US manufacturers feel the pain of port dispute

Why port backup could cost billions

A total shutdown of West Coast ports could cost the U.S. economy about $2 billion a day as the effects ripple through related industries, the president and CEO of the National Association of Manufacturers told CNBC on Wednesday.

"We're already seeing a slowdown in wages here in this country. Many of our manufacturers are having to cut back on overtime, and eliminate it altogether sometimes. We're losing orders," Jay Timmons said in a "Squawk Box" interview.

A contract dispute between union leaders representing dockworkers and shipping executives has resulted in disruptions at 29 West Coast ports, leaving some ships unable to dock and containers stranded on docks.

Read More Dispute should be resolved soon: Long Beach port CEO

On Tuesday, U.S. Labor Secretary Tom Perez met separately with the International Longshore and Warehouse Union, which represents 20,000 workers, and the Pacific Maritime Association, which is negotiating for the shippers.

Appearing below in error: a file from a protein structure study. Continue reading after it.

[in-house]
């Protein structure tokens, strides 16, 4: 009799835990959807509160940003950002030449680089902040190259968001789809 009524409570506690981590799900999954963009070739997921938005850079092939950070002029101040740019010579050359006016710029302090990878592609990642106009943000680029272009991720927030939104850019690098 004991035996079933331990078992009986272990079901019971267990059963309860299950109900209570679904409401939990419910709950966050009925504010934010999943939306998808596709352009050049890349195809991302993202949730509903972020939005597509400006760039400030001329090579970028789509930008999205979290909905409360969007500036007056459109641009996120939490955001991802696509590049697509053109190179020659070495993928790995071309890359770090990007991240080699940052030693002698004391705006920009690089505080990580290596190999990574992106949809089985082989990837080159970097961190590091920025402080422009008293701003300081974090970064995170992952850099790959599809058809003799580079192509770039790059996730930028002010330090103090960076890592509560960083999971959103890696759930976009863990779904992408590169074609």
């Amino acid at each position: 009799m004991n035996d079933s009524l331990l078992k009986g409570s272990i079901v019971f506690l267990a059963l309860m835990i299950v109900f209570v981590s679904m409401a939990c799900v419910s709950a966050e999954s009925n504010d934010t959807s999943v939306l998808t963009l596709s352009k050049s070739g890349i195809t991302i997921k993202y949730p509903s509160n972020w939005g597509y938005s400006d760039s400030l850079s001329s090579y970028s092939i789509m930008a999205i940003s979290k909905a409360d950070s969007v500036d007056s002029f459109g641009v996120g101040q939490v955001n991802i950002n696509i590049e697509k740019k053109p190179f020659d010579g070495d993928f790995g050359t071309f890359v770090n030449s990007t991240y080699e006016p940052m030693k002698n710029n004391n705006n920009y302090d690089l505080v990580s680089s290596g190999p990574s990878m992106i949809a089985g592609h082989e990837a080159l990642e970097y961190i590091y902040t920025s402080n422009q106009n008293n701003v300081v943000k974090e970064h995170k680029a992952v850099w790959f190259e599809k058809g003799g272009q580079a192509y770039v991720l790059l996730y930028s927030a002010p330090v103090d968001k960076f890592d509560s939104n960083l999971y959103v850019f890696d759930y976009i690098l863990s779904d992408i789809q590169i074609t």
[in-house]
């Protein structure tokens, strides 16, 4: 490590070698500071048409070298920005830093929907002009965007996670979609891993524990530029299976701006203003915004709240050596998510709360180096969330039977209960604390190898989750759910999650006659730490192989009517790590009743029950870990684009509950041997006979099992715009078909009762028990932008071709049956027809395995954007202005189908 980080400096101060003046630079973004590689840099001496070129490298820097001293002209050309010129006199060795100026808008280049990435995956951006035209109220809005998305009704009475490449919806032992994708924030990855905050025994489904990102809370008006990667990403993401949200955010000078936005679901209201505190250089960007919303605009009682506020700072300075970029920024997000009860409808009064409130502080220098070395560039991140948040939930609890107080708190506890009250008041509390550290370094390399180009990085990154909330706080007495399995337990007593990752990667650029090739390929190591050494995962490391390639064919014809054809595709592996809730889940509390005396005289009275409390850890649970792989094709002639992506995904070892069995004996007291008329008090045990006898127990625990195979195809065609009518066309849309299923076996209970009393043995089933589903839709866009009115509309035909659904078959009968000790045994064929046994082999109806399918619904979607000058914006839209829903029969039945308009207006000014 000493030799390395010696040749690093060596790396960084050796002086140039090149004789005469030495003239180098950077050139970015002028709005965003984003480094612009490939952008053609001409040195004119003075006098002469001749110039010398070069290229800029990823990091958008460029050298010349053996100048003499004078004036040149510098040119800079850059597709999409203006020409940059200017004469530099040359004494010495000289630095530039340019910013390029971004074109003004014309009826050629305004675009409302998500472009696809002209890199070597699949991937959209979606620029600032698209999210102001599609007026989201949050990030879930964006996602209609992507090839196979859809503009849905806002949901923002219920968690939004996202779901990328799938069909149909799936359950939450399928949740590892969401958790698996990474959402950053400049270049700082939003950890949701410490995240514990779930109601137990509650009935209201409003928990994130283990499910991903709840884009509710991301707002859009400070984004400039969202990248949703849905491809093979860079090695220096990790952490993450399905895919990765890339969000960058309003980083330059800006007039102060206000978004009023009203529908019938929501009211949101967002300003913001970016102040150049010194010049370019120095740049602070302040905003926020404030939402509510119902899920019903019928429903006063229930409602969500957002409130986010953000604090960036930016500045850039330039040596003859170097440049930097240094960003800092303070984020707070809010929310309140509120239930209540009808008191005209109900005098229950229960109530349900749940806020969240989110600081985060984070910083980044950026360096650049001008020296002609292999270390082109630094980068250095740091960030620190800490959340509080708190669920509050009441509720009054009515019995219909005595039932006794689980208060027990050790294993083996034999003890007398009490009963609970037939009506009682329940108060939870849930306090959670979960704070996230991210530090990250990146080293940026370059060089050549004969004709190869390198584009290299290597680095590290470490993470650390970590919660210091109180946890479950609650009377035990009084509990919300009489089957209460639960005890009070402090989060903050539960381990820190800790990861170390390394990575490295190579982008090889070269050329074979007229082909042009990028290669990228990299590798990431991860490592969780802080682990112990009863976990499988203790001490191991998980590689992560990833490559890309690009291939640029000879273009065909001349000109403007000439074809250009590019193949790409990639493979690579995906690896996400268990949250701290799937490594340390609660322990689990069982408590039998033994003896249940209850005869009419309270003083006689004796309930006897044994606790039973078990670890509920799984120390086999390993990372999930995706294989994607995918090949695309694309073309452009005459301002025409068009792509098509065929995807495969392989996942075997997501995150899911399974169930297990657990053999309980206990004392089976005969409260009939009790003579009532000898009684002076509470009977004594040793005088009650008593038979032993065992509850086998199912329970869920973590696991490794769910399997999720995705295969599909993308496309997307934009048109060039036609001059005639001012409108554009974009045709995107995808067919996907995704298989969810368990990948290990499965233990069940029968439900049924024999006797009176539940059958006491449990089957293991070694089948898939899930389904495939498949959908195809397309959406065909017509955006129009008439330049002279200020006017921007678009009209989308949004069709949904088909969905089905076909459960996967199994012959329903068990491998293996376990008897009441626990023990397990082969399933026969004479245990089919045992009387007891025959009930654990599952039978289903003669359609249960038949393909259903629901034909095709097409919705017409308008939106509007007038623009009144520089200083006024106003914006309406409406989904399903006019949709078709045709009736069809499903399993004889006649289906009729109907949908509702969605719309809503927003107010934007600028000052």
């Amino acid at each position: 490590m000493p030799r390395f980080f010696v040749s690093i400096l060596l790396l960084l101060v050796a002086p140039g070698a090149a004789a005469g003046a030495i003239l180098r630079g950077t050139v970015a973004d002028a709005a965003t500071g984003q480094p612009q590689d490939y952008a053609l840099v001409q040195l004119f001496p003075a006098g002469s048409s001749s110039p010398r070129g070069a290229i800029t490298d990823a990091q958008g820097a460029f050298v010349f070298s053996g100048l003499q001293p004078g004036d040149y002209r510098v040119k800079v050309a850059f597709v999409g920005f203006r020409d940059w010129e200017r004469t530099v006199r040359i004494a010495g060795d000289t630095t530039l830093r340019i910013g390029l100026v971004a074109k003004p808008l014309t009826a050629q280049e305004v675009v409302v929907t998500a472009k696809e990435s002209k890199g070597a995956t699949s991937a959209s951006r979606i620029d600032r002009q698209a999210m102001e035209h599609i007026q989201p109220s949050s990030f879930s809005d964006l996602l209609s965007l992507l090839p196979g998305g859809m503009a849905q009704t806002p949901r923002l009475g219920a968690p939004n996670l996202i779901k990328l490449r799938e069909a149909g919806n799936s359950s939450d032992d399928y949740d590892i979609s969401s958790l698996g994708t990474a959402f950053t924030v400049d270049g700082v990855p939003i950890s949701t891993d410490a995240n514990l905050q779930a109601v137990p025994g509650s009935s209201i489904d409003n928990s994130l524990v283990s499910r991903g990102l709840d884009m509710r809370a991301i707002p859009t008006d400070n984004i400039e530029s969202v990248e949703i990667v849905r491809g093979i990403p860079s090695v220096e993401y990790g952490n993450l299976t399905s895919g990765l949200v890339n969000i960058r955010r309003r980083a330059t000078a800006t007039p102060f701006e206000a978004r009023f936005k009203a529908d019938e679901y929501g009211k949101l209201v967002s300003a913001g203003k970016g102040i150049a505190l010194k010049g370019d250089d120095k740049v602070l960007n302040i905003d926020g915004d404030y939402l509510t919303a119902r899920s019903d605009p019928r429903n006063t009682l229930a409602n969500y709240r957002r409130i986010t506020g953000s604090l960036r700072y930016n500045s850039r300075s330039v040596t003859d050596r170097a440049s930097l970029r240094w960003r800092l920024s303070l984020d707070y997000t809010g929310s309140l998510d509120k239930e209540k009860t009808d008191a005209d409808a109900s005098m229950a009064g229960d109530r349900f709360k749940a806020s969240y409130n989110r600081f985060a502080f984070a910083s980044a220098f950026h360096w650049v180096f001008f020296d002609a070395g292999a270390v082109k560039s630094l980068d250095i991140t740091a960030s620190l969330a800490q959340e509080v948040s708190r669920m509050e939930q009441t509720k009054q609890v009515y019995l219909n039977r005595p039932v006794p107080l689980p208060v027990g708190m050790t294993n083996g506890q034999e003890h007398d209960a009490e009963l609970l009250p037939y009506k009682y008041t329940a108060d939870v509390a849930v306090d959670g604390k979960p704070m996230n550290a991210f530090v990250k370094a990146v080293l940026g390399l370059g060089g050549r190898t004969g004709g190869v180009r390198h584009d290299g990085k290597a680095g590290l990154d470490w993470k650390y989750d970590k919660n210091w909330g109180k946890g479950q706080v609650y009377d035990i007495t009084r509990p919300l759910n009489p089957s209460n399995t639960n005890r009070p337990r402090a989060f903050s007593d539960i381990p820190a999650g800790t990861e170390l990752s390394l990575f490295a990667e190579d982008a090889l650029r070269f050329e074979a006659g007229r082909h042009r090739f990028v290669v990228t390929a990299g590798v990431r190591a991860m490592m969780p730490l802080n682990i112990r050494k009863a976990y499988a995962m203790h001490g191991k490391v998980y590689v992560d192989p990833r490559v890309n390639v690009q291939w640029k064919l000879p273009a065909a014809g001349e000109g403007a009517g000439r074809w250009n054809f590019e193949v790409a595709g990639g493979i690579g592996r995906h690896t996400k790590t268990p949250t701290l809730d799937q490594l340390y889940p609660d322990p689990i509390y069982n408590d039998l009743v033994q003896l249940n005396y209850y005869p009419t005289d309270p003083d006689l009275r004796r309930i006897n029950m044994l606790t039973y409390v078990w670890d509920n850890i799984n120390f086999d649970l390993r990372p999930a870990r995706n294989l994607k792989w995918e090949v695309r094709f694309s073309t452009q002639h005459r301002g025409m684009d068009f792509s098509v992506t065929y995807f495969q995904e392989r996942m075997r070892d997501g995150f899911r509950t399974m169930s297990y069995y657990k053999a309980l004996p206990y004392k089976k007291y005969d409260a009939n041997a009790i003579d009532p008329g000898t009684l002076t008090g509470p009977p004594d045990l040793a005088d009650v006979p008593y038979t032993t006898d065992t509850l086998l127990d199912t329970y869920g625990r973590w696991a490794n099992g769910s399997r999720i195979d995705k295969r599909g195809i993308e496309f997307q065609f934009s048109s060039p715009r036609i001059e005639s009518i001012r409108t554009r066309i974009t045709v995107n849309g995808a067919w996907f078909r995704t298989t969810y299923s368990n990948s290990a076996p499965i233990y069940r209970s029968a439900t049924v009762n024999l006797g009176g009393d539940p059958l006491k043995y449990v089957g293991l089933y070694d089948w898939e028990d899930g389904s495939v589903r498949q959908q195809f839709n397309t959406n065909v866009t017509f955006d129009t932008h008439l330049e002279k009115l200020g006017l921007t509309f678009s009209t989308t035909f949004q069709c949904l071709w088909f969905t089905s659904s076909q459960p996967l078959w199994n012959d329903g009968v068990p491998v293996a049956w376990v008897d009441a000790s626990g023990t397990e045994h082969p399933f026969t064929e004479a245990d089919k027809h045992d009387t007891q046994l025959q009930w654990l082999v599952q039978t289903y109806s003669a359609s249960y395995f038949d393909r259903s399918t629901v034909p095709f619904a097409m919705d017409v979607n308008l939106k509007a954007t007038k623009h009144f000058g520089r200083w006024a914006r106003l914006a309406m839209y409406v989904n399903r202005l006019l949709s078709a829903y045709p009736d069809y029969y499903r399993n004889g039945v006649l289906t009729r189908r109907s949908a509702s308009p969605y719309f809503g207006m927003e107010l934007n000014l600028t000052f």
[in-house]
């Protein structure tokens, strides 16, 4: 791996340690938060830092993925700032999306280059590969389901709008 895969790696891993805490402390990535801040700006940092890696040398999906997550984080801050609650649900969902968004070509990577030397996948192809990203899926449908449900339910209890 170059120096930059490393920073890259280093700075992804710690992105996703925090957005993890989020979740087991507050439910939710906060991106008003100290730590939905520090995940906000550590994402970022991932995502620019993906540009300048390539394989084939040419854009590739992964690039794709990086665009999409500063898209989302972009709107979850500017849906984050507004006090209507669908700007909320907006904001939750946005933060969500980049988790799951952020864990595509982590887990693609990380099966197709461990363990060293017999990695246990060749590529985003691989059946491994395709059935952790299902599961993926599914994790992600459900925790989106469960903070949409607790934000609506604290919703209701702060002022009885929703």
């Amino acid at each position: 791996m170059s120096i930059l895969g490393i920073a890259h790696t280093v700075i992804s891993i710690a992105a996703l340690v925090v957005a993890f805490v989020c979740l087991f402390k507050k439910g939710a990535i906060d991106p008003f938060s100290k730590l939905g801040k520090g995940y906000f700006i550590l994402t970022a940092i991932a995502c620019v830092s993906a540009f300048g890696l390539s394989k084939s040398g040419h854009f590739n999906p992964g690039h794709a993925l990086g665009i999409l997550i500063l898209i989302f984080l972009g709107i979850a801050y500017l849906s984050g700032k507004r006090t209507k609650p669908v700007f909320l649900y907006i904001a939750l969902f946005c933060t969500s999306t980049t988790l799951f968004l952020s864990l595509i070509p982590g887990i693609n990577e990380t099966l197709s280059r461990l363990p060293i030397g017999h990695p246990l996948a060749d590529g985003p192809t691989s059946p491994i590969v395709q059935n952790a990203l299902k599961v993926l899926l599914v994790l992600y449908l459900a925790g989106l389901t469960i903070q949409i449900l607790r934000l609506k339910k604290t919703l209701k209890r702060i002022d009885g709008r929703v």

The two sides are stalemated on a union demand to change the system for arbitrating disputes. They have reached tentative agreements on health benefits and what jobs the union can retain in the future, and their wage proposals are not far apart.

Thousands of the country's manufacturers move their products through the ports. The cargo handled at the ports has an economic value of 12.5 percent of U.S. GDP.

Timmons said foreign customers have canceled orders from U.S. paper manufacturers and kitchen appliance makers over concerns the American businesses will not be able to meet their obligations.

Meanwhile, food is rotting while waiting to be unloaded, and importers still have Halloween products sitting on ships in the water, he added.

The top imports at the Long Beach and Los Angeles ports in 2014 included manufactured goods, machinery and appliances, textiles, vehicles and automotive parts.

Read More Honda to slow US output due to West Coast ports dispute

There is not only a dispute over the current contract, but how future contracts will be resolved. Timmons said the parties need to focus on forging a new contract so the rest of the supply chain can get back to business as usual.

"Ultimately it's not only lost wages, it's lost jobs here in this country and we need to see a resolution pretty quickly," he said.

CNBC's Lori Ann Larocco and The Associated Press contributed reporting to this story.